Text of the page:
As for you taking it upon yourself to try and wean her off the ativan, well, I sure don't blame you for that. From the sounds of it, she's suffering withdrawals from the ativan and her doctor isn't being very responsible taking her off it cold turkey. (Although Trazodone is generally fine for sleep.) She should be tapered off that medication, in my opinion.

I wish you and she the very best. Let us know how she's doing.

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PostPosted: Sat Sep 15, 2012 11:28 am 
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Thanks for the response.
So is is switching to an SSRI abruptly another option, or one still should wean off the ativan?


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PostPosted: Sat Sep 15, 2012 4:31 pm 
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I would say wean off the Ativan. Switching to an ssri will not stop the Ativan withdrawal.


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PostPosted: Sun Sep 16, 2012 7:40 am 
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In my nonmedical opinion, keep weaning her off the Ativan, but you can also add an SSRI, if another doctor is willing to do that. They are completely separate types of meds. Again, good luck. I really hope you both get through this successfully. Keep posting if you need to.

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PostPosted: Sun Sep 16, 2012 8:13 am 
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I wouldn't be too worried about the Suboxone / Ativan thing. Even some people on high doses of methadone have been prescribed benzos, and it's ..okay.. as long as they're tolerant to both. When a patient comes into a doctor hooked on both high doses of heroin and benzos, what's a doc gunna do? Sometimes it's more dangerous to take away the benzos cold turkey than to keep prescribing them while on a drug like Sub, or even methadone.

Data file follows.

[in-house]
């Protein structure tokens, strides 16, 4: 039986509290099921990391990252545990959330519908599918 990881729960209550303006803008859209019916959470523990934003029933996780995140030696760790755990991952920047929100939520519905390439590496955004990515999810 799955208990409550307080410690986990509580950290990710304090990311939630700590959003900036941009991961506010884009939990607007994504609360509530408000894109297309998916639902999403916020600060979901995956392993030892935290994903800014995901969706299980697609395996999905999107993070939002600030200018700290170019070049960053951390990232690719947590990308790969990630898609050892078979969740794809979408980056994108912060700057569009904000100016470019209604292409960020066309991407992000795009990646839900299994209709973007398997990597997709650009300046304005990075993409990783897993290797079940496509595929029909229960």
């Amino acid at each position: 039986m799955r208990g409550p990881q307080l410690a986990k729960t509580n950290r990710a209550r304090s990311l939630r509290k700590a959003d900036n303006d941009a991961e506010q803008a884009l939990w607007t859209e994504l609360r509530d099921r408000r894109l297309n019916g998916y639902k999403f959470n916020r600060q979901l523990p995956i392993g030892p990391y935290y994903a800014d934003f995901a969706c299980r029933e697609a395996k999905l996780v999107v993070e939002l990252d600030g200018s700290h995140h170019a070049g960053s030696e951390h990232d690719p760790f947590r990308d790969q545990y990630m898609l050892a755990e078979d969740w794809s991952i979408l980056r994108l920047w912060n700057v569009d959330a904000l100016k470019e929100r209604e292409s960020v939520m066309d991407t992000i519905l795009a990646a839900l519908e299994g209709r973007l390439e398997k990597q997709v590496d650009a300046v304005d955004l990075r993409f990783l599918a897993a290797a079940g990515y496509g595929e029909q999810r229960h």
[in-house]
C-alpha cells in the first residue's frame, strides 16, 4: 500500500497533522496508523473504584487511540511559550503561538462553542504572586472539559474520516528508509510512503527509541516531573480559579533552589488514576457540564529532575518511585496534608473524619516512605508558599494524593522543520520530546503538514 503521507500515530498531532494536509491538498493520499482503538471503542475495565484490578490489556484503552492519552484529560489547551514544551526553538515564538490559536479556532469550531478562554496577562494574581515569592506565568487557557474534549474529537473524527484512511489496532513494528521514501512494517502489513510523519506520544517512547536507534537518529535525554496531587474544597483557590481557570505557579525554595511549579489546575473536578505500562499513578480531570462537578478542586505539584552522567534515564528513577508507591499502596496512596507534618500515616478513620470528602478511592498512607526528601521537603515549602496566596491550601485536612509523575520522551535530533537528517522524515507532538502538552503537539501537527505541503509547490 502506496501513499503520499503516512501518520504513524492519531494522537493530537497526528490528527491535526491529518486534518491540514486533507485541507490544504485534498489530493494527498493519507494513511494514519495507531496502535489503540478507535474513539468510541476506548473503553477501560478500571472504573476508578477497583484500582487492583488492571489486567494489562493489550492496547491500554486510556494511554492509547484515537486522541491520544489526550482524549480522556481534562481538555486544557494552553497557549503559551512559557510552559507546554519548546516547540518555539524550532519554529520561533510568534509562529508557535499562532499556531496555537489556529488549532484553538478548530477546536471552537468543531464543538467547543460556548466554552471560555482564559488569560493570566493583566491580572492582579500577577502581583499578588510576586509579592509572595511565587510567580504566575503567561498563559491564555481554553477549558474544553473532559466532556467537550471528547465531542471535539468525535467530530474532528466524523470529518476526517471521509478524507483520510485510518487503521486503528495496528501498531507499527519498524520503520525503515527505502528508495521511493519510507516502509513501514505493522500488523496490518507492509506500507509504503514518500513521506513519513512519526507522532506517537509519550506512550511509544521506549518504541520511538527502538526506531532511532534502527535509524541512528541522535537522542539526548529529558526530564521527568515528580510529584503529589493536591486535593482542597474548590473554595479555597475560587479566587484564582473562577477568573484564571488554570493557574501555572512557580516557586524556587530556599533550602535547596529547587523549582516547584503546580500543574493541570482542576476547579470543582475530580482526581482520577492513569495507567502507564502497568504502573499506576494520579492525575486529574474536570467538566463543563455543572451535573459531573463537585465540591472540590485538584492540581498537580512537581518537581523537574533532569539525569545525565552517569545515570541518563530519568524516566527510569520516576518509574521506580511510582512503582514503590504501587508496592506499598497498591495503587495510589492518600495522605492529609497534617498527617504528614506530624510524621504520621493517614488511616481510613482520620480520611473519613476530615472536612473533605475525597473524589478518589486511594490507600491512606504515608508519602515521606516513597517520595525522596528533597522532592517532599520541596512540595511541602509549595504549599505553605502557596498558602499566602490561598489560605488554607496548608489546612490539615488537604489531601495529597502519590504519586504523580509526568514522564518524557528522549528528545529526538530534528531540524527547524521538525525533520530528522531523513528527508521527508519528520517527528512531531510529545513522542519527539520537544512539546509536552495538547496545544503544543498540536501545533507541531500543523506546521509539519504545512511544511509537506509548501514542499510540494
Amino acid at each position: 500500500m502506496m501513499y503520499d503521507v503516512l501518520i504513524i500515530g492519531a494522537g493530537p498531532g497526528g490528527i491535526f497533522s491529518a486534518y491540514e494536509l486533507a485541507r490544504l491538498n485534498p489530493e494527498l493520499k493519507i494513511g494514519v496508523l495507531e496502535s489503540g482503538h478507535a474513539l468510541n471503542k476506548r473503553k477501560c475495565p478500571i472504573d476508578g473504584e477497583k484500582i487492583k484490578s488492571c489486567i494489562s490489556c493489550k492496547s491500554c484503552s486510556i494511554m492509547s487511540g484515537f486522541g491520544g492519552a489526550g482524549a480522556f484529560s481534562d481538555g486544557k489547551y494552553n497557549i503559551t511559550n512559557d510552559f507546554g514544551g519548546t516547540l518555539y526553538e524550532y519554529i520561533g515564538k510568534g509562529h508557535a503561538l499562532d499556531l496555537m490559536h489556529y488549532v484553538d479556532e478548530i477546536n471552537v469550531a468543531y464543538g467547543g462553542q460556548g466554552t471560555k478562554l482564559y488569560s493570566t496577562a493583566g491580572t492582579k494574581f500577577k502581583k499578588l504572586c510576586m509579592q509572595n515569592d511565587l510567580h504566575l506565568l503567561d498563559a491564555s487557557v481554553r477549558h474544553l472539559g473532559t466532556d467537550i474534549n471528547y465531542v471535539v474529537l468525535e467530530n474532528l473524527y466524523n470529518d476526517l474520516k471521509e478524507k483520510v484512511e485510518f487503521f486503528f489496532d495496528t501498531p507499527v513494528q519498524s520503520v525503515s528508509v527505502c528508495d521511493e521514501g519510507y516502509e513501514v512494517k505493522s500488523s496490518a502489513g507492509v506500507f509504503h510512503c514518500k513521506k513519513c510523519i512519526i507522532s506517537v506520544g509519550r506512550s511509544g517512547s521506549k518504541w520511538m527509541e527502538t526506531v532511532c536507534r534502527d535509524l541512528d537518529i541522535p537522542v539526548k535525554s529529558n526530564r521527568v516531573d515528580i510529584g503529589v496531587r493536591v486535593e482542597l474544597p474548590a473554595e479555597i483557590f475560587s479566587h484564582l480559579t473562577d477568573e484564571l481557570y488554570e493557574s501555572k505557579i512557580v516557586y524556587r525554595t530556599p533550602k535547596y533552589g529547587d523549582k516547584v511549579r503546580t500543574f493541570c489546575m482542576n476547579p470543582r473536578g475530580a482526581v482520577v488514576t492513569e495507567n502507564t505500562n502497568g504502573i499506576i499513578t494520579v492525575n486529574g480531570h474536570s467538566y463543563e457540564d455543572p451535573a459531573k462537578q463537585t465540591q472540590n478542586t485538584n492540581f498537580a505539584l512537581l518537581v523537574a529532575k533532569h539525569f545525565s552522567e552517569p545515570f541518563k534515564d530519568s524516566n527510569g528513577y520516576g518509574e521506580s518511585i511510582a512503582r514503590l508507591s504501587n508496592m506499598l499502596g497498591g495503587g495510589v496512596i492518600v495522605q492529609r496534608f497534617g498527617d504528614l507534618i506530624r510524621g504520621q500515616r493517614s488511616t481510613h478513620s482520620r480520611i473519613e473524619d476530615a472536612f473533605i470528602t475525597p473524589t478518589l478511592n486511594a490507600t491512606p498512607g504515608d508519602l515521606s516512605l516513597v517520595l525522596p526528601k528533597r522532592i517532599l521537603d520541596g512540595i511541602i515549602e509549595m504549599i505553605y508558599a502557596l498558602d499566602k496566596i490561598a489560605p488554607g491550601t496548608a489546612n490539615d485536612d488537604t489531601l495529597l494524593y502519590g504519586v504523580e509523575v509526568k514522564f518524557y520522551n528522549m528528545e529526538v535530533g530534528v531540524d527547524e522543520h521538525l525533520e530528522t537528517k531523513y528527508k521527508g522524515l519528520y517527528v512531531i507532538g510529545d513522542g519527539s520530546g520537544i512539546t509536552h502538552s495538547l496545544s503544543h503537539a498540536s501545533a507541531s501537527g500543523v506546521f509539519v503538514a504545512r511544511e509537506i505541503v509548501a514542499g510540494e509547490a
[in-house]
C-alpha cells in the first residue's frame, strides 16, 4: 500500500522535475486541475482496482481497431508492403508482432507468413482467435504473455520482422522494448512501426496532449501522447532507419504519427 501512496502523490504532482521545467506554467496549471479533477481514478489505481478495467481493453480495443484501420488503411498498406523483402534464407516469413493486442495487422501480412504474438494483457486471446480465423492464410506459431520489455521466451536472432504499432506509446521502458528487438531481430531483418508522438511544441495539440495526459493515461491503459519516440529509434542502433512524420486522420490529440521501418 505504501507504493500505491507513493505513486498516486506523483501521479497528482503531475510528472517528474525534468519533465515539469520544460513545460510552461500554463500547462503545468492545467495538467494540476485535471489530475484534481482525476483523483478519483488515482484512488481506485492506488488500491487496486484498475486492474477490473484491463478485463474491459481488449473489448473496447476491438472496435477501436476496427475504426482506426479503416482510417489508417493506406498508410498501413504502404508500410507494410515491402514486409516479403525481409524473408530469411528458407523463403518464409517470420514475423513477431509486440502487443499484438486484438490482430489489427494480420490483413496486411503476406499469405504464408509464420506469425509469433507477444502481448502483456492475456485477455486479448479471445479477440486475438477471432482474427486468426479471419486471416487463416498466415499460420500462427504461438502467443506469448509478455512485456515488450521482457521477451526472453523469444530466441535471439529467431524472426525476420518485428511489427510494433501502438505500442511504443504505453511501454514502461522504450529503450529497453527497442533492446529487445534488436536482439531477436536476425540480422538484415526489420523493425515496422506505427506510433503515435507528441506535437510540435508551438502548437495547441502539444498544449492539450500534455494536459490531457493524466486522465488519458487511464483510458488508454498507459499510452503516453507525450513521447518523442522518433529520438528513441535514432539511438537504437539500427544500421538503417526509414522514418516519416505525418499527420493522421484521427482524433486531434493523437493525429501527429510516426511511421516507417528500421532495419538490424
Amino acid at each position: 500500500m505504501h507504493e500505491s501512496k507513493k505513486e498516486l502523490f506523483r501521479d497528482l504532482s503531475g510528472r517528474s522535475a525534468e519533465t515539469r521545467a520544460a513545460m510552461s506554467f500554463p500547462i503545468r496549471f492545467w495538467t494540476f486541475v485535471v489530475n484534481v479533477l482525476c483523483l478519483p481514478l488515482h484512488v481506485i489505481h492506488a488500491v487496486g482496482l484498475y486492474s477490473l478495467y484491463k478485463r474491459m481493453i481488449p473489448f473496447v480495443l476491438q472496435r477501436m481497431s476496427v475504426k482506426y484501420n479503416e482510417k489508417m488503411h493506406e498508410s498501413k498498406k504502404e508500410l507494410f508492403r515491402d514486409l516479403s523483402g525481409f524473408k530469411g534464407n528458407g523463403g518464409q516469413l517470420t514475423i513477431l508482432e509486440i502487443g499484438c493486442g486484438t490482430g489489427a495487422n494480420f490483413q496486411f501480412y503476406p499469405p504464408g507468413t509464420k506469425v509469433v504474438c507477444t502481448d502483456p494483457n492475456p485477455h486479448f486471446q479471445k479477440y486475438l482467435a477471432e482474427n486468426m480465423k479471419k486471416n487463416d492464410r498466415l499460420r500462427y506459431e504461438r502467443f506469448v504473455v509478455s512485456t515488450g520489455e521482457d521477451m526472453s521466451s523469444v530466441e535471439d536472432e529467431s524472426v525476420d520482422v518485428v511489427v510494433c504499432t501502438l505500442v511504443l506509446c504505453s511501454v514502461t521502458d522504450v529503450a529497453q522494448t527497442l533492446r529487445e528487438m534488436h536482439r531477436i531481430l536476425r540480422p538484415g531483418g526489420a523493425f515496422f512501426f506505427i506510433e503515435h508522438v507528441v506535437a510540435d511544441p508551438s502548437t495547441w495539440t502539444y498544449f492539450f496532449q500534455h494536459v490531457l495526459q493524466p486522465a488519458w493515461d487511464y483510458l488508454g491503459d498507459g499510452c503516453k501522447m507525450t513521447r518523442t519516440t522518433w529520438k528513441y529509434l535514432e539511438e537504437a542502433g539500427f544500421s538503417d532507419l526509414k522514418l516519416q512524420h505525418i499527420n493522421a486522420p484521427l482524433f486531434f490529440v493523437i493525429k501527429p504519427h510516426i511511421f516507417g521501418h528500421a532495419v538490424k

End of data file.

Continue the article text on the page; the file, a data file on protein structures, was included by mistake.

It's possible your daughter's getting really worked up at the same time in the evening because that's the time most of the Ativan has left her body, and her benzo withdrawal is starting to kick-in. I've had a couple of periods hooked on benzos which I've been lucky to escape from. And the anxiety that kicks-in when the withdrawals start is really hard to deal with. I was living with family at the time, and my anger and intensity when I was craving Xanax or Valium was so much they'd often give me a Valium to keep me calm.


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PostPosted: Mon Oct 01, 2012 3:44 pm 
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ive been on bupe and benzos for over 3 years and i didnt have any problems.


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PostPosted: Sun Jan 13, 2013 11:44 am 
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I take 6 mg of Clonazepam a day with 24 mg of bupe and it doesn't effect me at all 1 mg of ativan will not hurt you're daughter.


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PostPosted: Mon Jan 21, 2013 5:44 pm 
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Ativan or Lorazepam from what I have heard is the most addictive benzo out of all of them. I believe in the UK they just enacted prescribing restrictions for physicians allowing them to prescribe ativan for no longer then 4 weeks. This is not to say there are no benefits to taking ativan, only that it should be prescribed for very short treatments/terms.

weening is the best way. I have heard of doctors switching a patient over to diazepam or valium then ween off of the valium which I hear is a lot easier then ativan. going Cold turkey though is not a good idea and not recommended.

I hope things work out and good luck.

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Fond Du Lac Psychiatry
Dr. Jeffrey Junig, M.D., Ph.D.